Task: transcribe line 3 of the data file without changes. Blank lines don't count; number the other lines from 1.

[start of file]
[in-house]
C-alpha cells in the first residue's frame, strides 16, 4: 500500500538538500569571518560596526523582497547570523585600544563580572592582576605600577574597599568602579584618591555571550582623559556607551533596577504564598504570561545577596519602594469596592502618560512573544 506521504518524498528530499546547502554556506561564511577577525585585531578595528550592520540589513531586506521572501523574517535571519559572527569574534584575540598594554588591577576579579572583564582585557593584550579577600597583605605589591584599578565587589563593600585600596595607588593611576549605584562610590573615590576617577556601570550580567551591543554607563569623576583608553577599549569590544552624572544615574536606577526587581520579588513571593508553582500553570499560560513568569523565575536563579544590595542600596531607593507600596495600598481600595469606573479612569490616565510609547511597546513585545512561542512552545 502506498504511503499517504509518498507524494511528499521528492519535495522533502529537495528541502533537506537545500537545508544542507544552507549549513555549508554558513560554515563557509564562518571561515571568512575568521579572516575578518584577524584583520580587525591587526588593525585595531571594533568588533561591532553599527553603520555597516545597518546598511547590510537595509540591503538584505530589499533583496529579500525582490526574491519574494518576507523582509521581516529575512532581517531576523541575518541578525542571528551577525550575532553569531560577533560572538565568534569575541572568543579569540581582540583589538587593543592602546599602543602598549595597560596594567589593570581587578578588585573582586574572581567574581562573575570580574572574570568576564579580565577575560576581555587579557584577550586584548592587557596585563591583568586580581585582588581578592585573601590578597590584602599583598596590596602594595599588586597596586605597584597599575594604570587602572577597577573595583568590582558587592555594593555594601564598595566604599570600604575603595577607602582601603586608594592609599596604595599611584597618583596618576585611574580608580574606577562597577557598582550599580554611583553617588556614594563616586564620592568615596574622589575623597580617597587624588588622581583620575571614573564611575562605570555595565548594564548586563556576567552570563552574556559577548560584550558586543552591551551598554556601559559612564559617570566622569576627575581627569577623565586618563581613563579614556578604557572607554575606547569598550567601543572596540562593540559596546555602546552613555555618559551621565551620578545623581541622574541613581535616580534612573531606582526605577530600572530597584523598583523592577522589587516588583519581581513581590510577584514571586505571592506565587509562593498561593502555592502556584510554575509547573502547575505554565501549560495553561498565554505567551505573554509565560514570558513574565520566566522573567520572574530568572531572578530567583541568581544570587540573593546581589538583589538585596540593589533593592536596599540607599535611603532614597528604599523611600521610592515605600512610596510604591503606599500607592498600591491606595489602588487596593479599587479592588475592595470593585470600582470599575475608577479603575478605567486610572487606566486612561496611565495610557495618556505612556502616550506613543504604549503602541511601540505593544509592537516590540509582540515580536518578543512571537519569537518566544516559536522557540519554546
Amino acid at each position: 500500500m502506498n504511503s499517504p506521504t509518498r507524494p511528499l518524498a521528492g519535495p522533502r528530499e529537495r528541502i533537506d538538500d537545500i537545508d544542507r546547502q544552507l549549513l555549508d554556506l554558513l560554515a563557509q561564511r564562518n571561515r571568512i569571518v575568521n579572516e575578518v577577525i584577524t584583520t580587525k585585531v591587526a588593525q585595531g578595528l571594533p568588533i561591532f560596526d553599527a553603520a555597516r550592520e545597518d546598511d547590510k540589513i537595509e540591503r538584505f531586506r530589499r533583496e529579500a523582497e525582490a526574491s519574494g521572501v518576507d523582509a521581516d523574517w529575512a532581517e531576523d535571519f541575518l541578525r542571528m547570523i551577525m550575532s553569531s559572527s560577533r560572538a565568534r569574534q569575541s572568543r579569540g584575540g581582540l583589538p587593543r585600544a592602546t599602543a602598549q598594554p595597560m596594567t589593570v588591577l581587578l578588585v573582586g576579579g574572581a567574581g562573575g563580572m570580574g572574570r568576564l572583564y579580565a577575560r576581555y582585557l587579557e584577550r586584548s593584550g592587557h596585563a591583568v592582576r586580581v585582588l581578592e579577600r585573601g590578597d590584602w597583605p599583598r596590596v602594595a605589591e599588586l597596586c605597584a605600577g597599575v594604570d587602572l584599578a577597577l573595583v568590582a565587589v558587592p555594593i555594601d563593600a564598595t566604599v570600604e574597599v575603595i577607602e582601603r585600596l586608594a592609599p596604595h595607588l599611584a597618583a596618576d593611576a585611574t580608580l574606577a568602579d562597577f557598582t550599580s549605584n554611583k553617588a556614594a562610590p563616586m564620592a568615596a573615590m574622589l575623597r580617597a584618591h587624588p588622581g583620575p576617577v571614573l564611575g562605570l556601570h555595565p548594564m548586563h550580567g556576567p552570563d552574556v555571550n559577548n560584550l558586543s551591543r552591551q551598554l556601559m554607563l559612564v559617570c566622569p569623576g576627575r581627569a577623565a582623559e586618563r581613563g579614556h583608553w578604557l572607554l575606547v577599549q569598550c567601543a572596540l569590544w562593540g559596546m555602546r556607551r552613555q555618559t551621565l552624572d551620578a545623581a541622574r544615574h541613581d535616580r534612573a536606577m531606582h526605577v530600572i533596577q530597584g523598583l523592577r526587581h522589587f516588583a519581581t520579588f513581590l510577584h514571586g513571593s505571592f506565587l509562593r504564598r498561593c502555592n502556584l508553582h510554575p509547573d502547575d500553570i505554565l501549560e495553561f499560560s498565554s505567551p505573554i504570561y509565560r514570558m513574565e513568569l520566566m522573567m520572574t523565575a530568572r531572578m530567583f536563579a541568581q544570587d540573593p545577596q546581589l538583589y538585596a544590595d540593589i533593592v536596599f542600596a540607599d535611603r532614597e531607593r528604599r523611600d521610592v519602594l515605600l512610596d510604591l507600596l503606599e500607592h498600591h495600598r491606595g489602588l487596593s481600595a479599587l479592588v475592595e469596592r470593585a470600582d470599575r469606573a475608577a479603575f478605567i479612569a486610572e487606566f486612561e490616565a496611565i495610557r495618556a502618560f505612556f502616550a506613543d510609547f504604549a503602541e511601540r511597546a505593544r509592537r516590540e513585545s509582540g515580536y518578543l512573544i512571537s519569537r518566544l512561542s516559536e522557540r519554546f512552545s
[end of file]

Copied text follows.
Amino acid at each position: 500500500m502506498n504511503s499517504p506521504t509518498r507524494p511528499l518524498a521528492g519535495p522533502r528530499e529537495r528541502i533537506d538538500d537545500i537545508d544542507r546547502q544552507l549549513l555549508d554556506l554558513l560554515a563557509q561564511r564562518n571561515r571568512i569571518v575568521n579572516e575578518v577577525i584577524t584583520t580587525k585585531v591587526a588593525q585595531g578595528l571594533p568588533i561591532f560596526d553599527a553603520a555597516r550592520e545597518d546598511d547590510k540589513i537595509e540591503r538584505f531586506r530589499r533583496e529579500a523582497e525582490a526574491s519574494g521572501v518576507d523582509a521581516d523574517w529575512a532581517e531576523d535571519f541575518l541578525r542571528m547570523i551577525m550575532s553569531s559572527s560577533r560572538a565568534r569574534q569575541s572568543r579569540g584575540g581582540l583589538p587593543r585600544a592602546t599602543a602598549q598594554p595597560m596594567t589593570v588591577l581587578l578588585v573582586g576579579g574572581a567574581g562573575g563580572m570580574g572574570r568576564l572583564y579580565a577575560r576581555y582585557l587579557e584577550r586584548s593584550g592587557h596585563a591583568v592582576r586580581v585582588l581578592e579577600r585573601g590578597d590584602w597583605p599583598r596590596v602594595a605589591e599588586l597596586c605597584a605600577g597599575v594604570d587602572l584599578a577597577l573595583v568590582a565587589v558587592p555594593i555594601d563593600a564598595t566604599v570600604e574597599v575603595i577607602e582601603r585600596l586608594a592609599p596604595h595607588l599611584a597618583a596618576d593611576a585611574t580608580l574606577a568602579d562597577f557598582t550599580s549605584n554611583k553617588a556614594a562610590p563616586m564620592a568615596a573615590m574622589l575623597r580617597a584618591h587624588p588622581g583620575p576617577v571614573l564611575g562605570l556601570h555595565p548594564m548586563h550580567g556576567p552570563d552574556v555571550n559577548n560584550l558586543s551591543r552591551q551598554l556601559m554607563l559612564v559617570c566622569p569623576g576627575r581627569a577623565a582623559e586618563r581613563g579614556h583608553w578604557l572607554l575606547v577599549q569598550c567601543a572596540l569590544w562593540g559596546m555602546r556607551r552613555q555618559t551621565l552624572d551620578a545623581a541622574r544615574h541613581d535616580r534612573a536606577m531606582h526605577v530600572i533596577q530597584g523598583l523592577r526587581h522589587f516588583a519581581t520579588f513581590l510577584h514571586g513571593s505571592f506565587l509562593r504564598r498561593c502555592n502556584l508553582h510554575p509547573d502547575d500553570i505554565l501549560e495553561f499560560s498565554s505567551p505573554i504570561y509565560r514570558m513574565e513568569l520566566m522573567m520572574t523565575a530568572r531572578m530567583f536563579a541568581q544570587d540573593p545577596q546581589l538583589y538585596a544590595d540593589i533593592v536596599f542600596a540607599d535611603r532614597e531607593r528604599r523611600d521610592v519602594l515605600l512610596d510604591l507600596l503606599e500607592h498600591h495600598r491606595g489602588l487596593s481600595a479599587l479592588v475592595e469596592r470593585a470600582d470599575r469606573a475608577a479603575f478605567i479612569a486610572e487606566f486612561e490616565a496611565i495610557r495618556a502618560f505612556f502616550a506613543d510609547f504604549a503602541e511601540r511597546a505593544r509592537r516590540e513585545s509582540g515580536y518578543l512573544i512571537s519569537r518566544l512561542s516559536e522557540r519554546f512552545s